“Then They Came For Me” Exhibit Curator Tony Hirschel on Japanese Internment Camps: “Those are the moments we have to resolve to defend our constitutional liberties”

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In this April 1942 photo made available by the Library of Congress, children at the Weill public school in San Francisco recite the Pledge of Allegiance. Some of them are evacuees of Japanese ancestry who will be housed in War Relocation Authority centers for the duration of the war. Roughly 120,000 Japanese immigrants and Japanese-Americans were sent to camps that dotted the West because the government claimed they might plot against the U.S. (Dorothea Lange/U.S. War Relocation Authority via AP)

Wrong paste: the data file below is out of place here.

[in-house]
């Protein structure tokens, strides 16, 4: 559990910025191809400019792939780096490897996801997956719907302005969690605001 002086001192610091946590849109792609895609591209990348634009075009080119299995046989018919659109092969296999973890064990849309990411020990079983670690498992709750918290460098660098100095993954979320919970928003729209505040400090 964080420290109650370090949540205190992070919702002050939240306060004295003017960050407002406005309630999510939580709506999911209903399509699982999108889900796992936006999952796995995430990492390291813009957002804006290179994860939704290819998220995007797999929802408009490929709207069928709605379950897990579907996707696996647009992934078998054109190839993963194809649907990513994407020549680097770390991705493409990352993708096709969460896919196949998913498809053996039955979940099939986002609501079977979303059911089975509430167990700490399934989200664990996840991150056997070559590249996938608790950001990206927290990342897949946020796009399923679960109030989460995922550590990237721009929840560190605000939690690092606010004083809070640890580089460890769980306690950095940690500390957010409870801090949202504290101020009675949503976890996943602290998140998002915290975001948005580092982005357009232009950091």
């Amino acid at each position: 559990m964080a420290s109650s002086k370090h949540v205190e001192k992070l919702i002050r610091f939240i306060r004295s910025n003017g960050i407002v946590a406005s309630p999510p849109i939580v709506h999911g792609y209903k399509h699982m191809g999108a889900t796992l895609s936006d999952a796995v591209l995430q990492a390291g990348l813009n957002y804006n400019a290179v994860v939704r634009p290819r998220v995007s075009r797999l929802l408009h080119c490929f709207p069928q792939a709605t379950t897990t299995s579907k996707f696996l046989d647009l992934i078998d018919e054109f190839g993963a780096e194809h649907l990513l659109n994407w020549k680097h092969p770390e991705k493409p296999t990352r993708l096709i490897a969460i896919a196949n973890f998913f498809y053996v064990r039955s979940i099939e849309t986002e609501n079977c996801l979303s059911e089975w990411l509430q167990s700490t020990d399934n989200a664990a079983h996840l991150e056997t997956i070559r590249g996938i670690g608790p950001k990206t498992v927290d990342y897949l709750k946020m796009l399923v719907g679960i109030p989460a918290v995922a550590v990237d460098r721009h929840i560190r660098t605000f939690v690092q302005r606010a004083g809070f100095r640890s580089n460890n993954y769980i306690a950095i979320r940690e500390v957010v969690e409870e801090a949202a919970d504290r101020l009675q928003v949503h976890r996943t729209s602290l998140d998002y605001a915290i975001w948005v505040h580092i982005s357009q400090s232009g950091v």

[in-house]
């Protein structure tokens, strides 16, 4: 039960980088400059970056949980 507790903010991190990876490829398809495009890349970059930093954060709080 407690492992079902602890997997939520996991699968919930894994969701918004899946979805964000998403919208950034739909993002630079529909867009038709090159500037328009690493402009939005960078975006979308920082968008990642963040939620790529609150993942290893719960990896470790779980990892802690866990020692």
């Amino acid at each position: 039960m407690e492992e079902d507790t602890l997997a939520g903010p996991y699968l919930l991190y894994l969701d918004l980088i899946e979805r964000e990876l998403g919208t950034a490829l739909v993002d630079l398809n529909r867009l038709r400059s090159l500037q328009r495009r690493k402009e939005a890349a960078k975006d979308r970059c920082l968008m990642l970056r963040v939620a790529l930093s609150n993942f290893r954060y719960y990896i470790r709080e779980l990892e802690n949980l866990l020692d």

Alphawood Gallery Director of Exhibitions Tony Hirschel describes the Japanese internment camps that forced West Coast Japanese-American citizens to close businesses and relinquish their homes. Tony curates the “Then They Came For Me” exhibit at the Alphawood Gallery, which responds to today’s discrimination, while examining reasons why Japanese Americans were incarcerated by the Executive Order 9066.

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